Assistance dogs owners share 25 most useful tasks their dogs does for them
Posted 5 years ago in the Our partnerships category
This year we have been celebrating our 25th anniversary. That’s 25 years of changing the lives of people with even the most complex physical disabilities by partnering them with a specially trained dog that can undertake a range of tasks.
The tasks that these amazing dogs perform not only increases independence for the disabled person, and gives them confidence to engage in social interaction again, but also reduces pain and fatigue levels as well as their partner’s reliance on carers. As part of our 25th anniversary celebrations, all 340 partners were asked to name the 25 most useful tasks their dog performs for them on a daily basis. While some of the results were predictable, the sheer range of tasks the dogs undertake was staggering, underlining how invaluable they become to their disabled owner.
More than 90 per cent of respondents said the most useful task was picking up dropped items, while 82 per cent said their dogs carrying items made their life easier. These seemingly small tasks for able-bodied people really become frustrating for those people in a wheelchair or with mobility issues. Third popular on the list was undressing the partner, with 76 per cent stating that was an important task for them. This one really ensured independence and the reduction of carer involvement, especially in the evening, allowing the disabled person to lead a more normal life.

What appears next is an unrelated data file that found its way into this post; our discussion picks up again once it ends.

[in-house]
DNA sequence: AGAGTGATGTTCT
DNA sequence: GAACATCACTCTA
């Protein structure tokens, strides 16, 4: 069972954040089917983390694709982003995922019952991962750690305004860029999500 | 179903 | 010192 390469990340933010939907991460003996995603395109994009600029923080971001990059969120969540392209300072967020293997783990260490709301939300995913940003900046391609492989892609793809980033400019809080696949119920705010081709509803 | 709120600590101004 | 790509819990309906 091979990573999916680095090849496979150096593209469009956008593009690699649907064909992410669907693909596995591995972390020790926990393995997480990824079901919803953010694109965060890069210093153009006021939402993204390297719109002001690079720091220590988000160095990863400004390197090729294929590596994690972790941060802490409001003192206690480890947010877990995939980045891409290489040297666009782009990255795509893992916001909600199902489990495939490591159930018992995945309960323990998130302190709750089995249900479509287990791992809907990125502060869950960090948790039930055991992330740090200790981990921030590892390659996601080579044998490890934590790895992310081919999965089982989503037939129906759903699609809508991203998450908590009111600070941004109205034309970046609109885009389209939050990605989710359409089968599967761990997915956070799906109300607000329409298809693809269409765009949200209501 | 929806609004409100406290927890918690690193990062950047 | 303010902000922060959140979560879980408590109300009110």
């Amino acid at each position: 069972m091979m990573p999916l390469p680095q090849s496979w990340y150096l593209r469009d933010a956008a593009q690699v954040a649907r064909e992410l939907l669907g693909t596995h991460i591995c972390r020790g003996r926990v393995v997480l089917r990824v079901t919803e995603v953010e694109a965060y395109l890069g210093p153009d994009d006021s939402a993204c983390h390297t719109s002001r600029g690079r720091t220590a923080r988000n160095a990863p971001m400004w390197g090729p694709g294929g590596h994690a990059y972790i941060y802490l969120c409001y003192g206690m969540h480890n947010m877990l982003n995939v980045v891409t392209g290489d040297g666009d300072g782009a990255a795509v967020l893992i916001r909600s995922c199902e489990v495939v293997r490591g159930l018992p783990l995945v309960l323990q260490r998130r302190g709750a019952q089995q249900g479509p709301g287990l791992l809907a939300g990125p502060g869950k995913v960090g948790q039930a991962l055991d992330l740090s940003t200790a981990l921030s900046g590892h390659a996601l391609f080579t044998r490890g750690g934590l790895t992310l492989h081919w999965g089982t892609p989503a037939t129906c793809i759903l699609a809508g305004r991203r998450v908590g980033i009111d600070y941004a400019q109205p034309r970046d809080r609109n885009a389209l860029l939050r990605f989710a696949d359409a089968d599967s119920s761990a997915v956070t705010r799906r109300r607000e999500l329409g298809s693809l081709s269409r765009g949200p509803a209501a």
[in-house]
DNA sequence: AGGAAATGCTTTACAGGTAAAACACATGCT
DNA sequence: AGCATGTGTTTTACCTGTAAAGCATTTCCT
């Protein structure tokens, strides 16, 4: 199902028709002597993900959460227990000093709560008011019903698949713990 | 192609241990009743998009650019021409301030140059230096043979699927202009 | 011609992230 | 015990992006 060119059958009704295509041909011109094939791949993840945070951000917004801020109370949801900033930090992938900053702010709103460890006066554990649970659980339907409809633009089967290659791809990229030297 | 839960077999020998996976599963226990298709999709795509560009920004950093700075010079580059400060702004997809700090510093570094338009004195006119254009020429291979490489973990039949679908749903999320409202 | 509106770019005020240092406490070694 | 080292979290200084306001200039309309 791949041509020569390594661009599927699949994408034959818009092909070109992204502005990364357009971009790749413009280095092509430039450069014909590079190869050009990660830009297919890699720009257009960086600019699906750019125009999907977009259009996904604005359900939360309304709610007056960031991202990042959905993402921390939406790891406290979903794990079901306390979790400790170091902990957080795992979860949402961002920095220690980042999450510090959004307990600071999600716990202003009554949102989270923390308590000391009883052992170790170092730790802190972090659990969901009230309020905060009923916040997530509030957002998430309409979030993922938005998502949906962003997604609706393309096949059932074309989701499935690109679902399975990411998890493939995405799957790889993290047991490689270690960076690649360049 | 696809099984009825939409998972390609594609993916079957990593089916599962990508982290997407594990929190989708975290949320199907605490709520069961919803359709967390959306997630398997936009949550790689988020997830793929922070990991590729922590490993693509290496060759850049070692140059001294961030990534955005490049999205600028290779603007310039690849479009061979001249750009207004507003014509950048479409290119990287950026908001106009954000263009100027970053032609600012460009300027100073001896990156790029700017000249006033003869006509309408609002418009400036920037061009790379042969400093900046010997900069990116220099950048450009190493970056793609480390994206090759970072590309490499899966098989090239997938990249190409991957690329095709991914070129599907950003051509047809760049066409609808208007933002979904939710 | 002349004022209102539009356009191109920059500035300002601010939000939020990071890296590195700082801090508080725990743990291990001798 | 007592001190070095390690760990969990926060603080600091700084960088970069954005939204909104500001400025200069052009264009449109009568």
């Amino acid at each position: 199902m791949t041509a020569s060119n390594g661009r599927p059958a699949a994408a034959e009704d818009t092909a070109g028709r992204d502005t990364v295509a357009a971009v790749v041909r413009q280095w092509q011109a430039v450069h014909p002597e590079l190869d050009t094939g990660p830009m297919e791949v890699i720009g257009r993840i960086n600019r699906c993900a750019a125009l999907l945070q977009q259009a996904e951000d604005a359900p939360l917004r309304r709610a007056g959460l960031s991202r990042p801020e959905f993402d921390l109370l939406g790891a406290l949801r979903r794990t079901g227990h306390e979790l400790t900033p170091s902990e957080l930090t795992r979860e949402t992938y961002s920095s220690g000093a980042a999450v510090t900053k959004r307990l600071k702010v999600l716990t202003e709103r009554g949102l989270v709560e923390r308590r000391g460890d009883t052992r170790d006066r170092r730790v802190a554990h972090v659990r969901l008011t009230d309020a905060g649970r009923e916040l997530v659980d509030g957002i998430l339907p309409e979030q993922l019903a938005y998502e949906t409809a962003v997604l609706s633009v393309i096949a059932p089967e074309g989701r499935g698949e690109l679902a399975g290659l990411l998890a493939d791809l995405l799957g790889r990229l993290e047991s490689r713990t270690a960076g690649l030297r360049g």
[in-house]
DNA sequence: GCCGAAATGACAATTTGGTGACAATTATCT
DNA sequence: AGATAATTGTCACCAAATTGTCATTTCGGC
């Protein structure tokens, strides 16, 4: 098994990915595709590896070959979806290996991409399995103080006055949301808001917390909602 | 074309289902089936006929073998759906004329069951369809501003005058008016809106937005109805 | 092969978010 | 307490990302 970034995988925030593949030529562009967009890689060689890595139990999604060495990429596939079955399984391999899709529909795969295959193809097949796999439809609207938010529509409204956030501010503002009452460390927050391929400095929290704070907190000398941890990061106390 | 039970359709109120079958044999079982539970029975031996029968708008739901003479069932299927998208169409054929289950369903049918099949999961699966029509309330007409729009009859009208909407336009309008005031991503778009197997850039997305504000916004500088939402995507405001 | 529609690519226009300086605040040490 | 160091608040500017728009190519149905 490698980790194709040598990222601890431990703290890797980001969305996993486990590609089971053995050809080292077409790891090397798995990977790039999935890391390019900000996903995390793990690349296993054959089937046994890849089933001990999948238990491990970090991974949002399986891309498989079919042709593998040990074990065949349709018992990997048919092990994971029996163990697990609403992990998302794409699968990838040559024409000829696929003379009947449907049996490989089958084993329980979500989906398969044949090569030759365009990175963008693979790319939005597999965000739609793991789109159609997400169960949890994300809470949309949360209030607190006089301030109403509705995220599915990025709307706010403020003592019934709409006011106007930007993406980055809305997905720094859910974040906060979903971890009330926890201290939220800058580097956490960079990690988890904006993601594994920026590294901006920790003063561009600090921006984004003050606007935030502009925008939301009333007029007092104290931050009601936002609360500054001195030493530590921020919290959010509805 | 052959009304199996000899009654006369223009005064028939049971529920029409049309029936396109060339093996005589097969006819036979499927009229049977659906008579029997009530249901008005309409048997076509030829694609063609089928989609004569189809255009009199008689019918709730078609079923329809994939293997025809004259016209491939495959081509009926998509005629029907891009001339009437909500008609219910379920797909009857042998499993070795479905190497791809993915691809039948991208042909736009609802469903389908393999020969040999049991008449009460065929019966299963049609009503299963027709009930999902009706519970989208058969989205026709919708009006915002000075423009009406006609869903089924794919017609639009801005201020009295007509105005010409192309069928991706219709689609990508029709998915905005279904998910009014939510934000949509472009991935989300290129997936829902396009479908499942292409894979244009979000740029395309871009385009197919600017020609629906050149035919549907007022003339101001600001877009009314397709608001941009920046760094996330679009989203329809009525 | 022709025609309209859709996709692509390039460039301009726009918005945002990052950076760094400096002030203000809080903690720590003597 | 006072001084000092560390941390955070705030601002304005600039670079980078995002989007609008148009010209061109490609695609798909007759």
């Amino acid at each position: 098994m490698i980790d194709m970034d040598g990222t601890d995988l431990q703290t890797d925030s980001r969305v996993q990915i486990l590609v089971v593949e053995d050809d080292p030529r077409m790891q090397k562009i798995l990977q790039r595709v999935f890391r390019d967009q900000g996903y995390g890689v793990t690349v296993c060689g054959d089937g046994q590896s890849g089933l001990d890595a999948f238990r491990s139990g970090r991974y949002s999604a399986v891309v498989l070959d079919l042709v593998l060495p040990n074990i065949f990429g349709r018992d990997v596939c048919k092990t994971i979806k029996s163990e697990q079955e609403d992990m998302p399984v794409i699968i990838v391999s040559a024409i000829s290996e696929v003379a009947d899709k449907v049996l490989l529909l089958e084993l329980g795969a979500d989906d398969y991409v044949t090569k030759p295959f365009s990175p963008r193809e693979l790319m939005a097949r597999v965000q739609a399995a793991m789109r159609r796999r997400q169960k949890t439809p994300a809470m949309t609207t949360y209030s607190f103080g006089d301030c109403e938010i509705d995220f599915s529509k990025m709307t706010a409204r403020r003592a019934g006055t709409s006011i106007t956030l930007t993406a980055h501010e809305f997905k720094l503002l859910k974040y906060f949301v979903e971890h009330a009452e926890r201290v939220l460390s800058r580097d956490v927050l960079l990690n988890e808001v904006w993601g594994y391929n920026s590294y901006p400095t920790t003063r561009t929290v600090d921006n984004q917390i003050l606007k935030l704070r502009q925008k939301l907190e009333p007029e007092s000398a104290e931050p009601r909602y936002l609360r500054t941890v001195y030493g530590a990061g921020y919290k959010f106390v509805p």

Opening doors was the next popular with 74 per cent mentioning this, but interestingly shutting doors had a lower percentage of 66 per cent which was shared with the task of unloading the washing machine. Fetching things, including the post, was high on the list with 60 per cent mentioning those activities. 52 per cent said that help with shopping, including paying the cashier, was beneficial to them, while 36 per cent benefited from their dog retrieving cash and a card from an ATM for them.
Interestingly, although partners were asked only about physical tasks, more than 50 per cent of respondents stated that boosting confidence and emotional support was just as important.
Some of the more unusual tasks that were mentioned included tidying toys away (36 per cent); handing the disabled person pegs to hang out washing (22 per cent); tugging the duvet on and off (16 per cent) and fetching the towel when their owner is showering (14 per cent). Six per cent mentioned their dog helping to turn them over in bed, and six per cent also said their dog flushing the toilet was useful. There was even mention of the dog letting their cat in and out, handing a bus pass to the driver and straightening rugs and mats so wheelchairs don’t get caught.
Andy Cook, our CEO, said: “So it seems that a canine partner can help in a huge number of ways with practical tasks, but perhaps the most powerful statistic was that more than 40 per cent of respondents said that their canine partner changed people’s attitudes to the disabled person. That really encapsulates the ‘Amazing dogs. Transforming lives.’ strapline that Canine Partners uses to describe their work.”